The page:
Medicare Advantage PPO Plans

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Preferred Provider Organizations, or PPO plans, are a popular type of Medicare Advantage Plan. You can opt for a Medicare Advantage Plan as an alternative way to receive your Original Medicare benefits. PPO plans allow you the flexibility of using in network physicians and hospitals at a lower cost or paying more for out of network providers. Most PPOs include prescription drug coverage and other benefits, such as dental, hearing, and vision.

When you choose a Medicare Advantage PPO plan, you are not required to select a primary care physician or obtain a referral before making an appointment with any out of network provider. You will always get the benefit of a reduced cost if you choose in network physicians or facilities, but you will not be limited to them.

Use this guide to help you understand how Medicare PPO plans work, what benefits they offer, pros and cons, and how to enroll. Costs and availability of plans vary depending on where you reside.

Who Should Get a Medicare PPO Plan?

A Medicare PPO plan may be a good choice for you if you:

  • Want the flexibility to choose your Medicare providers without the restriction of a provider network or need for referrals.
  • Are willing to pay more if you decide to pursue healthcare out of network. PPOs will still pay a portion of out of network Medicare-covered services, which will apply to your out of pocket maximum cost.
  • Want drug coverage with your Medicare Advantage Plan. Many PPOs offer drug coverage. Note: you cannot purchase standalone drug coverage if you have a PPO.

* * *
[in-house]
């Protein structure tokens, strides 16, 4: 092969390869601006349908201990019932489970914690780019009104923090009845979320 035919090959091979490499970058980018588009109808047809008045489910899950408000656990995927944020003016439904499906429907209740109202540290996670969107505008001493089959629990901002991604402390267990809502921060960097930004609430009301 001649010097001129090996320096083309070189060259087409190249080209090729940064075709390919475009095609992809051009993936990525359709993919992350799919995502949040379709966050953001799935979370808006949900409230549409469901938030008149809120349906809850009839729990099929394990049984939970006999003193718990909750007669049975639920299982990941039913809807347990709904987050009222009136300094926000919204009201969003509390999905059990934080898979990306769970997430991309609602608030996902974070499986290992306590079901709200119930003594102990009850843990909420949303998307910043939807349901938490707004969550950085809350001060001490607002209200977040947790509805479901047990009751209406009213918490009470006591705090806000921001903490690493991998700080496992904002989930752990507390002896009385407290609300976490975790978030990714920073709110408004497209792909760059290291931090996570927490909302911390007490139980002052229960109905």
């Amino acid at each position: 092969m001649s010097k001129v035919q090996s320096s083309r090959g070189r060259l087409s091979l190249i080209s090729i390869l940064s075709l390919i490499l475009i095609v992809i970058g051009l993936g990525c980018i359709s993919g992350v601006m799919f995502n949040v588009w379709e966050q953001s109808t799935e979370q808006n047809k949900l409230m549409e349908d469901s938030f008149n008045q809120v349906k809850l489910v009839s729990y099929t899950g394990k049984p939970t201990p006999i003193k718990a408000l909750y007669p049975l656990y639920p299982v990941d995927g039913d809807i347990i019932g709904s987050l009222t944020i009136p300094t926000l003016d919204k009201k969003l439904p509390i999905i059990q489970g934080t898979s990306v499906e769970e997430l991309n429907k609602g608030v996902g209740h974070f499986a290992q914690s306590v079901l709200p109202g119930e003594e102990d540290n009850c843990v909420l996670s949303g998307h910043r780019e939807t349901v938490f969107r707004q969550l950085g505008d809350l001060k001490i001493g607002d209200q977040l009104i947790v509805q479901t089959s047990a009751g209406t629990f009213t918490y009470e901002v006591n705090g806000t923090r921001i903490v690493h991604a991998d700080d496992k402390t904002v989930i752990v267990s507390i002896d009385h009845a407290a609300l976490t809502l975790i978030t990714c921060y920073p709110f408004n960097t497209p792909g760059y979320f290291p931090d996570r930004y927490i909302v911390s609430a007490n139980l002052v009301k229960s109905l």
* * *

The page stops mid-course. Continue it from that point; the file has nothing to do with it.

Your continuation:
What is a Medicare Advantage PPO Plan?

A Medicare Preferred Provider Organization (PPO) plan is a type of Medicare Advantage Plan, an alternative to Original Medicare. A PPO provides you with access to your Medicare-covered services plus more benefits that Medicare doesn’t cover, such as dental, vision, and hearing. PPOs have a network of providers, but allow for you to pursue out of network services at a higher cost.

Plan structure Medicare Advantage Plan with a network of preferred providers. If you stay in network, your costs will be lowest, but you can use out of network providers, too. Referrals are not generally required.
Benefits available All Original Medicare benefits. Usually offers other benefits, such as prescription drug coverage, vision, dental, or hearing.
Cost sharing Plans may have a premium and deductible, but most people have access to at least one zero premium plan in their area. You pay copays for doctor and specialist visits, and copays or coinsurance for drugs and out of network services. Medicare-covered services in and out of network count toward your out-of-pocket max.

How PPO plans work